|Office of the Chancellor / Public Affairs||
Monday, March 1, 2004
San Gabriel Valley Tribune 3-1-04
College creates new guidelines for free speech
GLENDORA -- After a lawsuit on the issue last spring, Citrus College officials have completed new guidelines for free speech on campus that allow public demonstrations campuswide, but set limits on noise.
Officials at the 12,000-student community college designed an "Expressive Activities Policy and Regulation," which does not limit the areas where students can have demonstrations.
A former college policy employed "free speech zones" for rallies.
"The new policy takes the position that as long as you're not being disruptive, you can do all of the speaking and holding up of placards that you want to as long as it doesn't interfere with college operations," said Arnold Rollin, director of student activities.
Demonstrators could be asked to quiet down if noise exceeds a certain level.
"If the sound exceeds 60 decibels, we will go out and tell (the demonstrator) we've had a complaint," said Rollin. "We will do this a couple of times and if they refuse to comply, then they are disrupting the procedures of the college."
Citrus College purchased a decibel meter to monitor sound levels for demonstrations, Rollin said.
The free speech issue at Citrus College entered the national spotlight when student Chris Stevens sued the college last spring over regulations that restricted student demonstrations to certain areas of campus.
During the lawsuit, the college suspended its old policy, Rollin said. Additionally, Stevens' attorney's fees of $24,500 were paid in a settlement.
The nonprofit group FIRE (Freedom of Individual Rights in Education) of Philadelphia, which latched on to Stevens' cause, is now launching a push for greater freedom of speech and other civil liberties on college campuses.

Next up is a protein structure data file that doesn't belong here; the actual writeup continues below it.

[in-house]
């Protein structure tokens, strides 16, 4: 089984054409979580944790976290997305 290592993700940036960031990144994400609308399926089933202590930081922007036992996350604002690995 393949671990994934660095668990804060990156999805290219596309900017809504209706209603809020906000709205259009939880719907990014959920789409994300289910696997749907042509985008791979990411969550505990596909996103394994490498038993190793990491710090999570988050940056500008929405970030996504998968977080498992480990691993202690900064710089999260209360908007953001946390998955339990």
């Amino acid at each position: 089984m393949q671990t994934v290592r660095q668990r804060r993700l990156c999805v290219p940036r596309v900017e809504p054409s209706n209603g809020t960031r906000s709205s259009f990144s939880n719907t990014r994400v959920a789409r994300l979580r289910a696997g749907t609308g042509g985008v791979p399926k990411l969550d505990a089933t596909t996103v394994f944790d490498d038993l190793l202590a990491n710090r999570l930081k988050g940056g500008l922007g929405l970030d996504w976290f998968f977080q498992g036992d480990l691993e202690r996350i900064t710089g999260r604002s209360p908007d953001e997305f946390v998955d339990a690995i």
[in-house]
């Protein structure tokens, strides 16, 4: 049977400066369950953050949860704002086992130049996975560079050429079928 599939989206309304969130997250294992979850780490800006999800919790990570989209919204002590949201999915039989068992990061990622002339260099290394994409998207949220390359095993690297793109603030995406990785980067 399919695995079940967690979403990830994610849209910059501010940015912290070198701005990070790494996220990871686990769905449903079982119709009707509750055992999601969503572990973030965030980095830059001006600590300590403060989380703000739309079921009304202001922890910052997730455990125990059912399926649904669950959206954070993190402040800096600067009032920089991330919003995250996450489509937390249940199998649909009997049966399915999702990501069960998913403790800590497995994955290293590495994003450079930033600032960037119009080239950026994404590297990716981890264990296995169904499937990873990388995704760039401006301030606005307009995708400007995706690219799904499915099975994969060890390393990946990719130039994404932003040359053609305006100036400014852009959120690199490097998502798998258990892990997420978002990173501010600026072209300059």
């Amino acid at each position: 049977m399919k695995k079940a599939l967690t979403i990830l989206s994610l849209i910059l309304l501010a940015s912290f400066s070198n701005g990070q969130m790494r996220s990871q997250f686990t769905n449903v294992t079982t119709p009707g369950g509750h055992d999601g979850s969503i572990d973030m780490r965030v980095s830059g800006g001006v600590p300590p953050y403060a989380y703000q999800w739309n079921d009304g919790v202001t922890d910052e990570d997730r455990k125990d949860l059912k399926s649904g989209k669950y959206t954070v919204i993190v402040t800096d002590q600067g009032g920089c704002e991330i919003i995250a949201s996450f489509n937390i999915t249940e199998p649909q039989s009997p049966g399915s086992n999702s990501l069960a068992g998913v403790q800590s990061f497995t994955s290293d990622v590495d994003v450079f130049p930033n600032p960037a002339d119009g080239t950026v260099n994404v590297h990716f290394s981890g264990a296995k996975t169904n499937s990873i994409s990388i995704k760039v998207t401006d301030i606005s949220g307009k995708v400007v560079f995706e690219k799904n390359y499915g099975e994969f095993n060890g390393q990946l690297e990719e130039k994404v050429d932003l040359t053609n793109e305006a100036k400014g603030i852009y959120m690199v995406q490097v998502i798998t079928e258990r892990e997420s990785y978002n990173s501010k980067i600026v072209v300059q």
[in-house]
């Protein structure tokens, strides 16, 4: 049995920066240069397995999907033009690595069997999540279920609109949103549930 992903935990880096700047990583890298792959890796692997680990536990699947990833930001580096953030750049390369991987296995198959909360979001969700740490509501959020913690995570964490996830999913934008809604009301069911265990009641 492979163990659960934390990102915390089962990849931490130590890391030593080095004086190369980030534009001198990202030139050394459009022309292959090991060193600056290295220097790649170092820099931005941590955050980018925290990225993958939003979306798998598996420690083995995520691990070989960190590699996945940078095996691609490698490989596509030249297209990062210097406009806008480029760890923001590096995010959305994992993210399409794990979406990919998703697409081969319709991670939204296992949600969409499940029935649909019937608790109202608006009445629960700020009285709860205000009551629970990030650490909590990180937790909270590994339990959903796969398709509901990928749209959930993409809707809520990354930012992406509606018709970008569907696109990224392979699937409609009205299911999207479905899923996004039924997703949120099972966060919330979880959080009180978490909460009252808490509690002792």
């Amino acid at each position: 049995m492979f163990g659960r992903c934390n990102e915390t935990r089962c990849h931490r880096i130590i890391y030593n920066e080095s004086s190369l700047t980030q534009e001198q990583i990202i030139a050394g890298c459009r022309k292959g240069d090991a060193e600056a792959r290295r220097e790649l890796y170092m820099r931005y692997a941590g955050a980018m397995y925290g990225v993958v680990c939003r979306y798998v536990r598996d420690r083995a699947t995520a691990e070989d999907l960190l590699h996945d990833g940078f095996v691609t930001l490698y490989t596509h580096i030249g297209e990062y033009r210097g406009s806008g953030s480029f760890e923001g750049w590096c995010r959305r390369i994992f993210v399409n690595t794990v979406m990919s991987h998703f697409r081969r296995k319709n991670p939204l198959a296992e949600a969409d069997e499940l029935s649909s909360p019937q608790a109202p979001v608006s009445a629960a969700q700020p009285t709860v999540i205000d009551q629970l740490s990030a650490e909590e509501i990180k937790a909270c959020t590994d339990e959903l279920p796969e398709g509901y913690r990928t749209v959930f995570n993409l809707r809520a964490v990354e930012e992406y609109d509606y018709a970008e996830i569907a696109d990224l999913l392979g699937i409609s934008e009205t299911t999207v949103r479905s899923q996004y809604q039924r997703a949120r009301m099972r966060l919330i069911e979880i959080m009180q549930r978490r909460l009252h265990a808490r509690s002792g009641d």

FIRE announced Thursday that by the end of March, it expects the nation's largest association of campus judicial administrators to agree on a resolution to help ensure civil liberties are respected on campus.
In a prepared statement, FIRE said the resolution has already been approved by the board of directors of the Association for Student Judicial Affairs. Now the group's membership-at-large is voting on it.
The resolution states that "policies, rules and procedures that are vague and over-broad in limiting student expression are unconstitutional." It asks all institutions to "review policies, rules and procedures regularly to ensure that they do not impose illegal or unconstitutional limits on student speech and expression."
Jeanne Hamilton, vice president of student services, who chaired a 15-member committee, said she believes Citrus College has a much better policy.
Free-speech issues are a concern at many colleges in the state, Hamilton said. Citrus College recently presented its new policy during a state community college administrators conference in Los Angeles, Hamilton said.
"This has been a great lesson in First Amendment rights," Hamilton said.
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